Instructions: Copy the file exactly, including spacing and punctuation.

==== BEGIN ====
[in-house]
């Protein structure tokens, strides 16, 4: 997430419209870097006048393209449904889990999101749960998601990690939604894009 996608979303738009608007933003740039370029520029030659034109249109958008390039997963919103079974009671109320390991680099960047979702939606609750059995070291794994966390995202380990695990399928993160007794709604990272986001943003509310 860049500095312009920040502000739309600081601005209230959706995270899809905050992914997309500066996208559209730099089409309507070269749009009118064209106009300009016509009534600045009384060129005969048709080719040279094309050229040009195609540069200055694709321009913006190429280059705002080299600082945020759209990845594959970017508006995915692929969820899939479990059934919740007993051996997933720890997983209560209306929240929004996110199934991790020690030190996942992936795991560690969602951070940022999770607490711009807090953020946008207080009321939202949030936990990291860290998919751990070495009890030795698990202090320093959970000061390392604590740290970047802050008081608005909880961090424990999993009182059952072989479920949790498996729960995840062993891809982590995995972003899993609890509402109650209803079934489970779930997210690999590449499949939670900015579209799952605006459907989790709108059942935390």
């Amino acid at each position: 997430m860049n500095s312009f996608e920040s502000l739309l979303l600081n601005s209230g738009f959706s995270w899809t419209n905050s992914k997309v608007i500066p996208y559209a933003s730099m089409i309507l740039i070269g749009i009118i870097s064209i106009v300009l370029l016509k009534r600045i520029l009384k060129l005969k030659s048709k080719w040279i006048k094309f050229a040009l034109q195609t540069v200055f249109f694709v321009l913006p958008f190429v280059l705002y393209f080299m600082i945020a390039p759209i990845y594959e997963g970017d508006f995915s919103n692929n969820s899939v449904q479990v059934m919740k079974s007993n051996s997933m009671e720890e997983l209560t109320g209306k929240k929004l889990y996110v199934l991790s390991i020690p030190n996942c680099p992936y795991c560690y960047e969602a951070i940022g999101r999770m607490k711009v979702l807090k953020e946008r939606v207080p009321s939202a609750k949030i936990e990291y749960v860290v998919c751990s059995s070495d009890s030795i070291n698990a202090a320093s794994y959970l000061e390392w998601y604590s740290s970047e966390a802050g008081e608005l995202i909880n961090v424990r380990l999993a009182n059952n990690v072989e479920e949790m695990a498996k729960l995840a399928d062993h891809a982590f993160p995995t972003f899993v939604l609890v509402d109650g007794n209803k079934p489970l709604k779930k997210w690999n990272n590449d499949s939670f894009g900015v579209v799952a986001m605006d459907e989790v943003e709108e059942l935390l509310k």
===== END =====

[in-house]
């Protein structure tokens, strides 16, 4: 997430419209870097006048393209449904889990999101749960998601990690939604894009 996608979303738009608007933003740039370029520029030659034109249109958008390039997963919103079974009671109320390991680099960047979702939606609750059995070291794994966390995202380990695990399928993160007794709604990272986001943003509310 860049500095312009920040502000739309600081601005209230959706995270899809905050992914997309500066996208559209730099089409309507070269749009009118064209106009300009016509009534600045009384060129005969048709080719040279094309050229040009195609540069200055694709321009913006190429280059705002080299600082945020759209990845594959970017508006995915692929969820899939479990059934919740007993051996997933720890997983209560209306929240929004996110199934991790020690030190996942992936795991560690969602951070940022999770607490711009807090953020946008207080009321939202949030936990990291860290998919751990070495009890030795698990202090320093959970000061390392604590740290970047802050008081608005909880961090424990999993009182059952072989479920949790498996729960995840062993891809982590995995972003899993609890509402109650209803079934489970779930997210690999590449499949939670900015579209799952605006459907989790709108059942935390």
């Amino acid at each position: 997430m860049n500095s312009f996608e920040s502000l739309l979303l600081n601005s209230g738009f959706s995270w899809t419209n905050s992914k997309v608007i500066p996208y559209a933003s730099m089409i309507l740039i070269g749009i009118i870097s064209i106009v300009l370029l016509k009534r600045i520029l009384k060129l005969k030659s048709k080719w040279i006048k094309f050229a040009l034109q195609t540069v200055f249109f694709v321009l913006p958008f190429v280059l705002y393209f080299m600082i945020a390039p759209i990845y594959e997963g970017d508006f995915s919103n692929n969820s899939v449904q479990v059934m919740k079974s007993n051996s997933m009671e720890e997983l209560t109320g209306k929240k929004l889990y996110v199934l991790s390991i020690p030190n996942c680099p992936y795991c560690y960047e969602a951070i940022g999101r999770m607490k711009v979702l807090k953020e946008r939606v207080p009321s939202a609750k949030i936990e990291y749960v860290v998919c751990s059995s070495d009890s030795i070291n698990a202090a320093s794994y959970l000061e390392w998601y604590s740290s970047e966390a802050g008081e608005l995202i909880n961090v424990r380990l999993a009182n059952n990690v072989e479920e949790m695990a498996k729960l995840a399928d062993h891809a982590f993160p995995t972003f899993v939604l609890v509402d109650g007794n209803k079934p489970l709604k779930k997210w690999n990272n590449d499949s939670f894009g900015v579209v799952a986001m605006d459907e989790v943003e709108e059942l935390l509310k």